There is growing concern from Members about some aspects of the present arrangements. The issues identified in discussion so far may be summarised as follows:

    Frontline Councillors

    —  The arrangements do not sufficiently meet the needs to link representational duties with the activities of the Council.

    —  Some of the Advisory Panels work better than others, and are more valued by their members.

    —  A number of the Advisory Panels have hardly met, and when they do, they are not sure what it is they can do or are meant to do.

    —  Advisory Panels are seen as toothless, with no real power by some Members.

    —  Members want a real and active role in decision making and making recommendations.

    —  Members value the discussion generated by Committee meetings as is evidenced by P&R and Social Services Committee.

    —  Some of the Advisory Panels work better than others as they seem to have clearer Terms of Reference.

    —  The structure and content of Advisory Panel agendas varies and continues to be officer led.

    —  Discussion at Advisory Panels where reports are produced is more informed and fruitful.

    —  Some Members feel disenfranchised and disconnected by the new arrangements.


    —  Some Lead Councillors are concerned that the speed of the decision-making process that is governed by the current arrangement of the civic diary leaves insufficient time for reflection and full advice to be obtained on issues within specific portfolios.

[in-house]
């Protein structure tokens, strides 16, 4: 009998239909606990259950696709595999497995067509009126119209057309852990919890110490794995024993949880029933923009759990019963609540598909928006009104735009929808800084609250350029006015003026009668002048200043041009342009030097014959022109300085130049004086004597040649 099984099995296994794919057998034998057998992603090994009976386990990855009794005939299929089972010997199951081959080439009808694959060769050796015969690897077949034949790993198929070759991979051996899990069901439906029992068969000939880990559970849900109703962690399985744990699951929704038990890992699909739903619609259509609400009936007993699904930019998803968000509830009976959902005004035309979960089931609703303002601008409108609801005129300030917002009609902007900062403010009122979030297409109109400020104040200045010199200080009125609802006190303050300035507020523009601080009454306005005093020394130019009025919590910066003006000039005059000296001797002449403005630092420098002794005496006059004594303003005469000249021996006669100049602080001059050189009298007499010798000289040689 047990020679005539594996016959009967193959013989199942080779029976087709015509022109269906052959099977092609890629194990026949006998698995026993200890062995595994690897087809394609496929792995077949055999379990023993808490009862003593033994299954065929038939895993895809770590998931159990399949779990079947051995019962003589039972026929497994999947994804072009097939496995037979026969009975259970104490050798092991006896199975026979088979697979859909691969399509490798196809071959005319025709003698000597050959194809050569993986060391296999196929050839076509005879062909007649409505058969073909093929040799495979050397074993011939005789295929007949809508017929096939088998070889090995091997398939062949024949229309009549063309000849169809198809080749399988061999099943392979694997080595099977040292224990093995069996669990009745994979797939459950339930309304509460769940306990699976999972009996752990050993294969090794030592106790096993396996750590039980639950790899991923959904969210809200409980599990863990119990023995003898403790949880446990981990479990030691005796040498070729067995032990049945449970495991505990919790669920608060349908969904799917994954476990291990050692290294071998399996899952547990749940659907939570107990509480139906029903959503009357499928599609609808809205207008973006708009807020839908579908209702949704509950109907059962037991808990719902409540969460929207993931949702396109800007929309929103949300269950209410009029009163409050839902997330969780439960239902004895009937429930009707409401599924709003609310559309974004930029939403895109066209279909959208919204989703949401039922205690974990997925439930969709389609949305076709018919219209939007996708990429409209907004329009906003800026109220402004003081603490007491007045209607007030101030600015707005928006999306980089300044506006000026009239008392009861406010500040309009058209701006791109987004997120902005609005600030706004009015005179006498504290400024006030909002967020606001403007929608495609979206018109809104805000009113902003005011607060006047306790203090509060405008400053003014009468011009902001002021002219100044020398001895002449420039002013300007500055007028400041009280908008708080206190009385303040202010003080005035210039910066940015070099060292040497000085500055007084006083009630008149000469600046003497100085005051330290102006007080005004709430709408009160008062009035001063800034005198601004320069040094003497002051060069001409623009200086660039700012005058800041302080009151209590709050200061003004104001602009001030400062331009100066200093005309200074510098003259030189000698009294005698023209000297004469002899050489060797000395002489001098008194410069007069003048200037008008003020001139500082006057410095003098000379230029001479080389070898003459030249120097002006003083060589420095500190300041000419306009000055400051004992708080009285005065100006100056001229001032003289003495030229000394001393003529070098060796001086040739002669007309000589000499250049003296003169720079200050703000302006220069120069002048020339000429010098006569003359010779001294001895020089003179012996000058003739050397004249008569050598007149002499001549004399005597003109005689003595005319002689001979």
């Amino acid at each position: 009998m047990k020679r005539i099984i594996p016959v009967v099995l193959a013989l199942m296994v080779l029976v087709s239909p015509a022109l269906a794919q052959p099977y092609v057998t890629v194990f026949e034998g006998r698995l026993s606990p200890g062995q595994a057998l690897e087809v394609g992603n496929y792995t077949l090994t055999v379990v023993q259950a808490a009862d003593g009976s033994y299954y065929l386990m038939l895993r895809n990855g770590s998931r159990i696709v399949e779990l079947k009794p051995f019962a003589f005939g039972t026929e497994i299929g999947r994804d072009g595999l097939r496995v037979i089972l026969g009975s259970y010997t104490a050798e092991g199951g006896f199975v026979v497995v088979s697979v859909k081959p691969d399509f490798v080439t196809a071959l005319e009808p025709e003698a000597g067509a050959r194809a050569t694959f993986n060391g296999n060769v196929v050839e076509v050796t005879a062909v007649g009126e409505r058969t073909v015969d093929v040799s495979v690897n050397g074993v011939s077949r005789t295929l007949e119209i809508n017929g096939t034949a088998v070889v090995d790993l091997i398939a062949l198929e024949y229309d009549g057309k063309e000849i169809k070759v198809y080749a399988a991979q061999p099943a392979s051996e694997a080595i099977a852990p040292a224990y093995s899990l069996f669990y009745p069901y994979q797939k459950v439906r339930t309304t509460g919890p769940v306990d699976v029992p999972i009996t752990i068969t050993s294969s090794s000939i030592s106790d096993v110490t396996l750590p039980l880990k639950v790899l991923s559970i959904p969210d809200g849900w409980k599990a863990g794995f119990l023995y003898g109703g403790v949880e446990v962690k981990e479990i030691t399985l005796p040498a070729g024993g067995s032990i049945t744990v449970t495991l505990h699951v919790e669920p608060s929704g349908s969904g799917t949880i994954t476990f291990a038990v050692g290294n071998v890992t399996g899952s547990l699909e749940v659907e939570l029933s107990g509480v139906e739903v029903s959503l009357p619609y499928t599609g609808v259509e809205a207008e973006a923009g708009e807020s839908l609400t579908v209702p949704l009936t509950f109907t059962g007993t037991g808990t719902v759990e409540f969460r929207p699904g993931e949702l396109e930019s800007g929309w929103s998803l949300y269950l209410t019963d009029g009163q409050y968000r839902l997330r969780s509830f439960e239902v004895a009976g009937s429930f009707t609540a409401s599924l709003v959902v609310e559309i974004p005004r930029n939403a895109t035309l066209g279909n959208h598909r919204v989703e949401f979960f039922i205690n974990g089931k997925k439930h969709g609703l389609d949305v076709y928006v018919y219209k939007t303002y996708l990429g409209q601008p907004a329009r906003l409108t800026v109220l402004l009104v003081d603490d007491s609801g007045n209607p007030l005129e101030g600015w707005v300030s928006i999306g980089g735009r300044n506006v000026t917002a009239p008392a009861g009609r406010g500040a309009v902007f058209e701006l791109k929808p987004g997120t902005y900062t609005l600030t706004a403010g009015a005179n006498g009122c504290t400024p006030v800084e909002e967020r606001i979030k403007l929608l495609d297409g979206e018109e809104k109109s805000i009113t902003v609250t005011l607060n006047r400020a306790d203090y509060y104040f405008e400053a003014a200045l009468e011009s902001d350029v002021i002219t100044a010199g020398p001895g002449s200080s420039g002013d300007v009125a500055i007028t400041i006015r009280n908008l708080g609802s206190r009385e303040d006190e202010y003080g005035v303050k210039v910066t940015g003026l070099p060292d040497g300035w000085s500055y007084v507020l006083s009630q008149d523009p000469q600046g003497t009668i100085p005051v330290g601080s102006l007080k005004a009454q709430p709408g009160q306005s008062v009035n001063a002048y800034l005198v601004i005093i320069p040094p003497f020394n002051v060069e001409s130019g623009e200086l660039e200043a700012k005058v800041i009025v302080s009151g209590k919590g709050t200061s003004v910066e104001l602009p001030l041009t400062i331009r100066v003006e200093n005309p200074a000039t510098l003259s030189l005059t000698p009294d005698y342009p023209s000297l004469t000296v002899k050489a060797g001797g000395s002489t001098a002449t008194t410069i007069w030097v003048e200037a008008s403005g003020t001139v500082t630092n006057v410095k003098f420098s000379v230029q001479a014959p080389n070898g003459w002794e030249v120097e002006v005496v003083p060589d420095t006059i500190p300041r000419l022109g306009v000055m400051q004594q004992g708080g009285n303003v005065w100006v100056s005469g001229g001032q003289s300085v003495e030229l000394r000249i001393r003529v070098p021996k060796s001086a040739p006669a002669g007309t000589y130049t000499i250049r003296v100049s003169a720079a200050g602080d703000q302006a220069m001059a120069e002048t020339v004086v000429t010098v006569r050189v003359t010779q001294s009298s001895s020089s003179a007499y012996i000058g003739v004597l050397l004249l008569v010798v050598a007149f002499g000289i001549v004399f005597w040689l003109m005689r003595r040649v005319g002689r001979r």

—  Paradoxically, other Lead Councillors express concern that they are dealing with the same document up to five times.

    —  Some Lead Councillors feel a sense of isolation and (as deputies outside the Executive are not permitted under the legislation) are looking to the identification of appropriate support to their decision-making responsibilities.

    —  There is also concern about how well the political structures fit with the Council's planning and decision-taking processes.

    Overview & Scrutiny

    —  There appear to be concerns about the role, functions and resources of overview and scrutiny.

  All Members were sent a questionnaire to obtain their views on the interim constitution. A total of 22 questionnaires were returned (37 per cent), split as follows:

13    Labour

6    Conservative

2    Liberal Democrat

1    East Cleveland Independent

  Eight were completed by Councillors with less than five years' experience, four had more than five but less than 10 years and 10 had more than 10 years' experience.

  To summarise the main findings of the questionnaire:


  Eight respondents considered the number of meetings they were attending to be about right however, a further eight considered there were not quite enough or too few. Meeting information was timely and accurate and meetings were generally useful.